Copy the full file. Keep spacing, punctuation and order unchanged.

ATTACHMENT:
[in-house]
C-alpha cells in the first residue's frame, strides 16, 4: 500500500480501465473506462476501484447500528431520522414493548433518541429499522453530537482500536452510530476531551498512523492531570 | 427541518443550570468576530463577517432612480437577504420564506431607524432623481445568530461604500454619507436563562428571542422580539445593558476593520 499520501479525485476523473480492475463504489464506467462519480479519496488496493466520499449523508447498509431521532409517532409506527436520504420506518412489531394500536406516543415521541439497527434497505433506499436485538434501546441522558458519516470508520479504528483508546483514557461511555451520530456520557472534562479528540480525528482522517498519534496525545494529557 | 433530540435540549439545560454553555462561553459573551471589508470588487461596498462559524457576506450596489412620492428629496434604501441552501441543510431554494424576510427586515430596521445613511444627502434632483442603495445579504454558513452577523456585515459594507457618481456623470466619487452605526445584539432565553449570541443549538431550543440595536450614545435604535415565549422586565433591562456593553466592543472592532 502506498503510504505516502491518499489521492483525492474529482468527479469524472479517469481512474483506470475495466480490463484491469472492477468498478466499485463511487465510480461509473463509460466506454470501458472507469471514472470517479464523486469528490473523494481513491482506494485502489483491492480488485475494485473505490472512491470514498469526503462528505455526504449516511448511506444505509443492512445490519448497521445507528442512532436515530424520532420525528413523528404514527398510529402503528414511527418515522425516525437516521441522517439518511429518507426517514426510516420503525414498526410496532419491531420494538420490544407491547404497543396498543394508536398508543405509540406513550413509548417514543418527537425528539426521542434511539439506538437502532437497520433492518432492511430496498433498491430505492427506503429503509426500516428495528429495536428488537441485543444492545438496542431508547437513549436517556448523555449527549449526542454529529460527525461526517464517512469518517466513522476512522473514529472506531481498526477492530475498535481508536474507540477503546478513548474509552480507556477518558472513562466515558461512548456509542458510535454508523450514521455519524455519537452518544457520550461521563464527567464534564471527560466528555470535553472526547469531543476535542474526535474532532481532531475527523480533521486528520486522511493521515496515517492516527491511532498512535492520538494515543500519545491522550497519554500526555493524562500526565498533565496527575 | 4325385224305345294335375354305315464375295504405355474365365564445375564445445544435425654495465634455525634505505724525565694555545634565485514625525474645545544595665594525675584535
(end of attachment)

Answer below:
[in-house]
C-alpha cells in the first residue's frame, strides 16, 4: 500500500480501465473506462476501484447500528431520522414493548433518541429499522453530537482500536452510530476531551498512523492531570 | 427541518443550570468576530463577517432612480437577504420564506431607524432623481445568530461604500454619507436563562428571542422580539445593558476593520 499520501479525485476523473480492475463504489464506467462519480479519496488496493466520499449523508447498509431521532409517532409506527436520504420506518412489531394500536406516543415521541439497527434497505433506499436485538434501546441522558458519516470508520479504528483508546483514557461511555451520530456520557472534562479528540480525528482522517498519534496525545494529557 | 433530540435540549439545560454553555462561553459573551471589508470588487461596498462559524457576506450596489412620492428629496434604501441552501441543510431554494424576510427586515430596521445613511444627502434632483442603495445579504454558513452577523456585515459594507457618481456623470466619487452605526445584539432565553449570541443549538431550543440595536450614545435604535415565549422586565433591562456593553466592543472592532 502506498503510504505516502491518499489521492483525492474529482468527479469524472479517469481512474483506470475495466480490463484491469472492477468498478466499485463511487465510480461509473463509460466506454470501458472507469471514472470517479464523486469528490473523494481513491482506494485502489483491492480488485475494485473505490472512491470514498469526503462528505455526504449516511448511506444505509443492512445490519448497521445507528442512532436515530424520532420525528413523528404514527398510529402503528414511527418515522425516525437516521441522517439518511429518507426517514426510516420503525414498526410496532419491531420494538420490544407491547404497543396498543394508536398508543405509540406513550413509548417514543418527537425528539426521542434511539439506538437502532437497520433492518432492511430496498433498491430505492427506503429503509426500516428495528429495536428488537441485543444492545438496542431508547437513549436517556448523555449527549449526542454529529460527525461526517464517512469518517466513522476512522473514529472506531481498526477492530475498535481508536474507540477503546478513548474509552480507556477518558472513562466515558461512548456509542458510535454508523450514521455519524455519537452518544457520550461521563464527567464534564471527560466528555470535553472526547469531543476535542474526535474532532481532531475527523480533521486528520486522511493521515496515517492516527491511532498512535492520538494515543500519545491522550497519554500526555493524562500526565498533565496527575 | 4325385224305345294335375354305315464375295504405355474365365564445375564445445544435425654495465634455525634505505724525565694555545634565485514625525474645545544595665594525675584535